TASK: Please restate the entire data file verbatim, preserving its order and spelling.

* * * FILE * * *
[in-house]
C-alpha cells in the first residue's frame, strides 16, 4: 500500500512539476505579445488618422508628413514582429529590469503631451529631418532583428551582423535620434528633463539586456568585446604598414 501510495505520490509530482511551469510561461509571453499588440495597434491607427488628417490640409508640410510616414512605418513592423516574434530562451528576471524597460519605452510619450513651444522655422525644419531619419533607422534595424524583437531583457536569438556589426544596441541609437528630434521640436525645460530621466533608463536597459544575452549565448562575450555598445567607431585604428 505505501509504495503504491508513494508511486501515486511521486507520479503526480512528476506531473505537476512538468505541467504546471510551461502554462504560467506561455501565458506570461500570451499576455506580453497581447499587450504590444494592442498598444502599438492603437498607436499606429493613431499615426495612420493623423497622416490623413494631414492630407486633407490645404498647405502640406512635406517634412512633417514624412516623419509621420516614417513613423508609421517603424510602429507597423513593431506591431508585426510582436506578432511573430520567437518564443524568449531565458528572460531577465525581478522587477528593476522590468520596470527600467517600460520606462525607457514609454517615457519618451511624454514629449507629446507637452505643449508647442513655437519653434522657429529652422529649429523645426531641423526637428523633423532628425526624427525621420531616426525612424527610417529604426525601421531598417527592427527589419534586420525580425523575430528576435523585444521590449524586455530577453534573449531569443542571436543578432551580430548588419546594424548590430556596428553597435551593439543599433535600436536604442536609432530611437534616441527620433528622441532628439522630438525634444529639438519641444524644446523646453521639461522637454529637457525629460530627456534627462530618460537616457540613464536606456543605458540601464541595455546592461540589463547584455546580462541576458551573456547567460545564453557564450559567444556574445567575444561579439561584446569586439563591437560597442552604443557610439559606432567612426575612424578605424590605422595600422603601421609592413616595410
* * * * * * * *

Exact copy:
[in-house]
C-alpha cells in the first residue's frame, strides 16, 4: 500500500512539476505579445488618422508628413514582429529590469503631451529631418532583428551582423535620434528633463539586456568585446604598414 501510495505520490509530482511551469510561461509571453499588440495597434491607427488628417490640409508640410510616414512605418513592423516574434530562451528576471524597460519605452510619450513651444522655422525644419531619419533607422534595424524583437531583457536569438556589426544596441541609437528630434521640436525645460530621466533608463536597459544575452549565448562575450555598445567607431585604428 505505501509504495503504491508513494508511486501515486511521486507520479503526480512528476506531473505537476512538468505541467504546471510551461502554462504560467506561455501565458506570461500570451499576455506580453497581447499587450504590444494592442498598444502599438492603437498607436499606429493613431499615426495612420493623423497622416490623413494631414492630407486633407490645404498647405502640406512635406517634412512633417514624412516623419509621420516614417513613423508609421517603424510602429507597423513593431506591431508585426510582436506578432511573430520567437518564443524568449531565458528572460531577465525581478522587477528593476522590468520596470527600467517600460520606462525607457514609454517615457519618451511624454514629449507629446507637452505643449508647442513655437519653434522657429529652422529649429523645426531641423526637428523633423532628425526624427525621420531616426525612424527610417529604426525601421531598417527592427527589419534586420525580425523575430528576435523585444521590449524586455530577453534573449531569443542571436543578432551580430548588419546594424548590430556596428553597435551593439543599433535600436536604442536609432530611437534616441527620433528622441532628439522630438525634444529639438519641444524644446523646453521639461522637454529637457525629460530627456534627462530618460537616457540613464536606456543605458540601464541595455546592461540589463547584455546580462541576458551573456547567460545564453557564450559567444556574445567575444561579439561584446569586439563591437560597442552604443557610439559606432567612426575612424578605424590605422595600422603601421609592413616595410